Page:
Sunday, November 13, 2011

Balloon Animals

Behold! An animal's likeness, created from an ordinary balloon!

It's a neat trick. Like a lot of people, I've watched, impressed, as skilled hands twist and shape a long balloon into such caricatures.

And I was even more impressed recently, when my daughter began making her own balloon animals.

I'm not sure exactly where she picked this up, but I think it was at school. There is no balloon animals class, naturally. But that's where this interest of hers seems to have begun.

She started making balloon animals just a few days ago, at this writing. Or at least, I just learned of it a few days ago. She brought home a few long balloons and, in effect, said, "Look what I can do!"

And look I did, like any proud papa would.

She's always been artistically inclined. That's how she expressed herself at a very young age. If she was happy about something, it came out in her drawings; likewise if she was sad.

There is no linkage, but when she and her brother were still very small, I went through a period of making balloon animals myself. Bought a book with some of the basic steps, and began twisting away.

Most of the balloon animals I made looked pretty much the same. There's a basic a balloon animal form, and the balloon animals I made were all variations on it.

I learned to make a dog. Want to see a balloon cat? Just like a dog, but with a longer tail. A balloon giraffe? Identical, nearly, but with a longer neck.

And so on.

In a very short time, though, my daughter has surpassed my puny balloon animal abilities. I've been considerably impressed.

She's made a balloon animal monkey, a balloon animal swan, and a balloon animal mouse (or rat, we're not sure which).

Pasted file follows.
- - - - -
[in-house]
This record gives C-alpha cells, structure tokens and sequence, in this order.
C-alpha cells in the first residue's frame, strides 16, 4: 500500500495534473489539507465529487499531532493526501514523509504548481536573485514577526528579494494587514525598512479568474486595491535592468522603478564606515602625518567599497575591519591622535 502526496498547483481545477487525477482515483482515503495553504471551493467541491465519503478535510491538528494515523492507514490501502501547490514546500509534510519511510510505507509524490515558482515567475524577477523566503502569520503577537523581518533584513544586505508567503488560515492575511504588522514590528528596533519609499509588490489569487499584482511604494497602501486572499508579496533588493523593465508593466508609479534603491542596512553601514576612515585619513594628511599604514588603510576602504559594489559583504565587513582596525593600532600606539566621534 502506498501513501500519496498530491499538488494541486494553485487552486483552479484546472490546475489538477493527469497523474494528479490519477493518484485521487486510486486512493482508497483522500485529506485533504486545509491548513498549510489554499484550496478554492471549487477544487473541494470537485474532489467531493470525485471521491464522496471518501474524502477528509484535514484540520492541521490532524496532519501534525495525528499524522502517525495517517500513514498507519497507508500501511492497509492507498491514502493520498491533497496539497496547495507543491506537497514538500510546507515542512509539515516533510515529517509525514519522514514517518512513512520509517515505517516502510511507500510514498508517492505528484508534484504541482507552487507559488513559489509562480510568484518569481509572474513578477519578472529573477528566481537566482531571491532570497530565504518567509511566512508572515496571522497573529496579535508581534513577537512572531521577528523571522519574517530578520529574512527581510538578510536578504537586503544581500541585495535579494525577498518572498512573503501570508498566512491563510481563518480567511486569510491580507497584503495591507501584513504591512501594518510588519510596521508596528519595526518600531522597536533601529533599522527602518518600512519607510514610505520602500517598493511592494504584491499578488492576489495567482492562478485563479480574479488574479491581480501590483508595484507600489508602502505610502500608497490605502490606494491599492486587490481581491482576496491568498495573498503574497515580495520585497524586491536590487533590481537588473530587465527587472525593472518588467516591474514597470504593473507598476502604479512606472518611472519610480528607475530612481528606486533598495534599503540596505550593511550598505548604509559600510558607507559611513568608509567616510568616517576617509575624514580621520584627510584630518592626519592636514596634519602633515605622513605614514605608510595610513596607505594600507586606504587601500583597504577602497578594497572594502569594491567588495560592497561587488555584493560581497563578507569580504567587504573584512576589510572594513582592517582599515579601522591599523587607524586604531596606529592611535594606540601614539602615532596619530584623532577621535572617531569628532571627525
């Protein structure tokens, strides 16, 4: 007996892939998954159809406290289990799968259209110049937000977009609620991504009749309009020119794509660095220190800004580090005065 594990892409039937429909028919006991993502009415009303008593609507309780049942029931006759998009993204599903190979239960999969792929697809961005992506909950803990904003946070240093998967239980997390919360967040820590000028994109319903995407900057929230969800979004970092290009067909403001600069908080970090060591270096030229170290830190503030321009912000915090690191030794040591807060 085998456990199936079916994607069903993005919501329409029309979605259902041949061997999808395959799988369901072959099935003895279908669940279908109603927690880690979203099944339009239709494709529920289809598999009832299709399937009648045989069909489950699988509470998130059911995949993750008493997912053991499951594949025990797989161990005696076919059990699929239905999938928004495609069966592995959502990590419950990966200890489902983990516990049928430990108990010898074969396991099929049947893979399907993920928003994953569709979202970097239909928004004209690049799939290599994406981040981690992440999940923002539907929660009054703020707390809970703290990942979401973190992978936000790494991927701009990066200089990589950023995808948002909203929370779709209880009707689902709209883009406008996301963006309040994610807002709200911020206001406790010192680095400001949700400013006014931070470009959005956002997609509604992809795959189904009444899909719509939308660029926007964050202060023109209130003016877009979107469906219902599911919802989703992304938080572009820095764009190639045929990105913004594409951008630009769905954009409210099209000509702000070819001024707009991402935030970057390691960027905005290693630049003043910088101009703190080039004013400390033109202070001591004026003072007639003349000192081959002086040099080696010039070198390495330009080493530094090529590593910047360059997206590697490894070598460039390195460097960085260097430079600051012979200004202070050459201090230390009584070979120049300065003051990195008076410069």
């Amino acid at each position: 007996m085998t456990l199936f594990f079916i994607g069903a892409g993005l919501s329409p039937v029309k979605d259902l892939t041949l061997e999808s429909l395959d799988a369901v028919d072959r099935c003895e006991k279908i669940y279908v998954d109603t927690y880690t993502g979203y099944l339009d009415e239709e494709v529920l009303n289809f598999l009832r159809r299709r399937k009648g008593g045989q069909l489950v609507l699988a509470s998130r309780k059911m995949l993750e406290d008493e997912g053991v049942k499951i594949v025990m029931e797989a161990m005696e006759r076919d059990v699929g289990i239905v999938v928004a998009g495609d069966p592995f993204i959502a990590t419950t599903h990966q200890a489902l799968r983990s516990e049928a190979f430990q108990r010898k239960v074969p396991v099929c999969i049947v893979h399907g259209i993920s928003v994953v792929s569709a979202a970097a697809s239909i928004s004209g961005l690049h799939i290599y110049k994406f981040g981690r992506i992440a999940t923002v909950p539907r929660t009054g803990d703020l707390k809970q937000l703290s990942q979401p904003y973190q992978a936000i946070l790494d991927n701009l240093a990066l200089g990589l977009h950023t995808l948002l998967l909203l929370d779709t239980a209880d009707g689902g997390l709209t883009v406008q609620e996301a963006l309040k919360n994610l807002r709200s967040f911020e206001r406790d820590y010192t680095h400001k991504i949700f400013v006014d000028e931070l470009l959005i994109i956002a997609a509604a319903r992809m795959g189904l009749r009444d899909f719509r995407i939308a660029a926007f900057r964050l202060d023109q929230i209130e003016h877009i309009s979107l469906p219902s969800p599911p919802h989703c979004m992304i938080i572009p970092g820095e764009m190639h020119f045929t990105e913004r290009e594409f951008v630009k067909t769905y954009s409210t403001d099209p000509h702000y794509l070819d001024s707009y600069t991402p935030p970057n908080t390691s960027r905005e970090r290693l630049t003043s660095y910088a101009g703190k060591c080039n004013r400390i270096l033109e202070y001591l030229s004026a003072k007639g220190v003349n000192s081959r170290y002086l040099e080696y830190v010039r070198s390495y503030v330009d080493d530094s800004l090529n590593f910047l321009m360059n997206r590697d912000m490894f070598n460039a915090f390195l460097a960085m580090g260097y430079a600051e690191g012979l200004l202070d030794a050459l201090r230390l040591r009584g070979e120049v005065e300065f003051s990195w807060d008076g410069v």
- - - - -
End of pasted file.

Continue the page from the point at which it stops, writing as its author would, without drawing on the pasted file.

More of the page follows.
She's made a balloon animal elephant, and as you perhaps can tell by the progression of photographs accompanying this text, a balloon animal teddy bear.

She made a balloon animal for me. She made a balloon animal for her mother. And for her brother, she made a balloon animal sword.

Unfortunately, the teddy bear balloon in these photos popped before she finished it. This is a hazard of twisting balloon animals. They break oh so easily!

But my daughter is not easily deterred. Gamely, she started another balloon teddy bear after this first one popped.

She finished it in about five minutes. Then she made a reindeer. And after that, she twisted a cat. The cat is in the photo at left, chasing one of her balloon animal mice (or rats – as I said, we aren't sure which).

Not too far from where we live, there is a three or four block long pedestrian mall. It's just a shopping district, really, but buskers are permitted to ply their trades for the entertainment of shoppers. You'll find musicians and jugglers and magicians, even during the winter. There's one mainstay, a contortionist, who for years has entertained onlookers by squeezing himself into a plexiglass box. (I can't stand watching him.)

Anyway, there are also balloon animal artists. Some of these people are incredible; their work far exceeds mere balloon animals. One guy, for example, twists these spirals, and somehow gets a knotted up balloon bit inside the spiral, which then spins down the inside like a toy. Quite remarkable.

I only mention this because I need to fill in some space to accommodate more pictures. For the present, I don't think my daughter aspires to the high level of balloon artistry as on that pedestrian mall ... although you never know.


  1. It was one of the first device creatures that I thought out when I was creating balloons at dining places.

  2. I like this site to make the animal balloon ant its too difficulty thats way i like very much to make this type design.Balloon Animals Thank you.